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this is what Watertown should be, this is what Watertown is – this is the new Watertown.

Watertown arts group seeks to revitalize arts scene, downtown

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An arts organization is trying to bring more opportunities to artists in Watertown and surrounding areas, and more cultural events to residents. The North Country Arts Council was born out of a declining artists' guild a few years ago. Now with a space in downtown Watertown and some successful fundraising behind it, the group is becoming an active force in the community. Joanna Richards reports.

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Joanna Richards
Watertown Correspondent

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On a Saturday morning in downtown Watertown, a storefront on Public Square is filled with paintings and ceramics. This is Arts on the Square, the official home of the North Country Arts Council.

The group's president, Laura Oakes, says the attendance at the grand opening in March showed the hunger for more cultural activity in the area.

We were packed to the rafters. Um, one of the comments that I really, really enjoyed, a friend of mine walked up to me and said, 'I can't believe I'm in Watertown.' And I said, well, you know, this is what Watertown should be, this is what Watertown is – this is the new Watertown.

Oakes says every event the group puts on seems to pack the house.

The arts organization sees itself as tied into the future and health of the city. Oakes says employers have highlighted the Arts Council to potential hires, to try to attract more talented workers to relocate here. And the space on Public Square connects the group with the effort to revitalize downtown Watertown.

Oakes says the Arts Council was born when she and others interested in expanding the arts in the north country approached the aging and declining North Country Artists' Guild in 2009. Oakes helped to publicize a meeting where new officers would be elected.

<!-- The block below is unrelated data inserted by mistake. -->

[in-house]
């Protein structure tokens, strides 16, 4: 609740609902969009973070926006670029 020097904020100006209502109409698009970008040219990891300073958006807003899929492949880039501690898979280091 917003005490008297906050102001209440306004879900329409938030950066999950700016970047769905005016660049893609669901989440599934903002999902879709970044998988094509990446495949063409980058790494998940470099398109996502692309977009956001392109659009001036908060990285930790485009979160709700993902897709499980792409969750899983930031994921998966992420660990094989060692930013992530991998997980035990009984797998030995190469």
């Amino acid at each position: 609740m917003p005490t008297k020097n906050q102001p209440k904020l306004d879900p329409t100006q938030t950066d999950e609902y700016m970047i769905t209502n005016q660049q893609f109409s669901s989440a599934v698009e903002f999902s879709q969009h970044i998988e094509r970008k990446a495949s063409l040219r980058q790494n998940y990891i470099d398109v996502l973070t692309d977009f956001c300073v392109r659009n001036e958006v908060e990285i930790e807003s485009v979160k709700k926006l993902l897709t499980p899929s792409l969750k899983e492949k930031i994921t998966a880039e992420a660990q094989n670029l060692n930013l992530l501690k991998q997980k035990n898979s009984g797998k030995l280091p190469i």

And we increased the membership from 15 that evening to 35. So, um, once the new board members were voted in, they started going forward in expanding the mission to include not only the visual arts, but also including performance arts, literary arts, and music, dance, things like that.

The revitalized organization called itself the North Country Arts Council. They raised funds and soon were able to rent a visible and welcoming gallery space downtown.

The group expanded its mission, too.

So not only are we trying to find ways for local performers and visual artists and writers, a forum for them to present their work, but we're also trying to encourage activities where local citizens can enjoy more cultural opportunities, and also introduce those opportunities to the youth in the north country.

The Arts Council just finished a major fundraiser, a two-day event in Thompson Park called Enchanted Gardens. Funds raised will go to hire artists-in-residence at high schools in Jefferson County. They will also provide seed money for an independent art theater the group is developing in the same building that houses Arts on the Square. 

Some upcoming events include a summer arts fair in Public Square on August 13, and an exhibit featuring artwork created at the Jefferson County Historical Society beginning August 10. That show will run for two weeks at Arts on the Square.

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